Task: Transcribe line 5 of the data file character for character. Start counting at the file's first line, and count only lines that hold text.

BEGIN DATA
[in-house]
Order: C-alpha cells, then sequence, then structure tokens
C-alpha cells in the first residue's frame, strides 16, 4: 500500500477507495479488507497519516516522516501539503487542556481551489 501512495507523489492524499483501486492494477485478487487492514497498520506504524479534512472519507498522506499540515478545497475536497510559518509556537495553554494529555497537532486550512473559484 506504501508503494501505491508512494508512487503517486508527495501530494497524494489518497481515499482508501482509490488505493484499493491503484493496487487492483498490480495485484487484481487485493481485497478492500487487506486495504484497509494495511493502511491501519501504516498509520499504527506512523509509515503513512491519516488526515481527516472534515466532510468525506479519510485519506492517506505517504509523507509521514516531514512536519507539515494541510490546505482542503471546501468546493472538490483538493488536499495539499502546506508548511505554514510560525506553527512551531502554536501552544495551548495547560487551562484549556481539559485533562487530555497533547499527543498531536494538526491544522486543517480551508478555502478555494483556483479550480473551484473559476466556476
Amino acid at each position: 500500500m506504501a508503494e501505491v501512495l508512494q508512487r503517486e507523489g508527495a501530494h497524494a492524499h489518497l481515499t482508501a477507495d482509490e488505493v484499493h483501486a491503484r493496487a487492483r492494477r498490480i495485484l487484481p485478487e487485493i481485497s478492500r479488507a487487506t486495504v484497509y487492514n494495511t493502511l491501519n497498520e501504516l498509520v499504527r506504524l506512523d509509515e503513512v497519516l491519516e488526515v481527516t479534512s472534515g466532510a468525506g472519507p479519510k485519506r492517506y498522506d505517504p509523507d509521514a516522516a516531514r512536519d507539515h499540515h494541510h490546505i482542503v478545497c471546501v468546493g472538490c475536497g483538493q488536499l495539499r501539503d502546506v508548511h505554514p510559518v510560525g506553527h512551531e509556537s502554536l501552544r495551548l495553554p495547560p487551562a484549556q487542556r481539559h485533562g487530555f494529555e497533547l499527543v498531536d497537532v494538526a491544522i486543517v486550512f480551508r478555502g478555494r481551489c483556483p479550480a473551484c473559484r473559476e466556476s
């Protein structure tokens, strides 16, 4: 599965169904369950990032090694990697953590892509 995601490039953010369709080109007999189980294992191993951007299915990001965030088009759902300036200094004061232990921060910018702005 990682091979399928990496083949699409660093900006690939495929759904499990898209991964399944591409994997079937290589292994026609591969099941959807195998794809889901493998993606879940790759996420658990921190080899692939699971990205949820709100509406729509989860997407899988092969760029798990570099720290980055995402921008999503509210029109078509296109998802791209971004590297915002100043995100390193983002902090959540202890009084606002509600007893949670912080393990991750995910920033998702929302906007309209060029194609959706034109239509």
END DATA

């Protein structure tokens, strides 16, 4: 599965169904369950990032090694990697953590892509 995601490039953010369709080109007999189980294992191993951007299915990001965030088009759902300036200094004061232990921060910018702005 990682091979399928990496083949699409660093900006690939495929759904499990898209991964399944591409994997079937290589292994026609591969099941959807195998794809889901493998993606879940790759996420658990921190080899692939699971990205949820709100509406729509989860997407899988092969760029798990570099720290980055995402921008999503509210029109078509296109998802791209971004590297915002100043995100390193983002902090959540202890009084606002509600007893949670912080393990991750995910920033998702929302906007309209060029194609959706034109239509």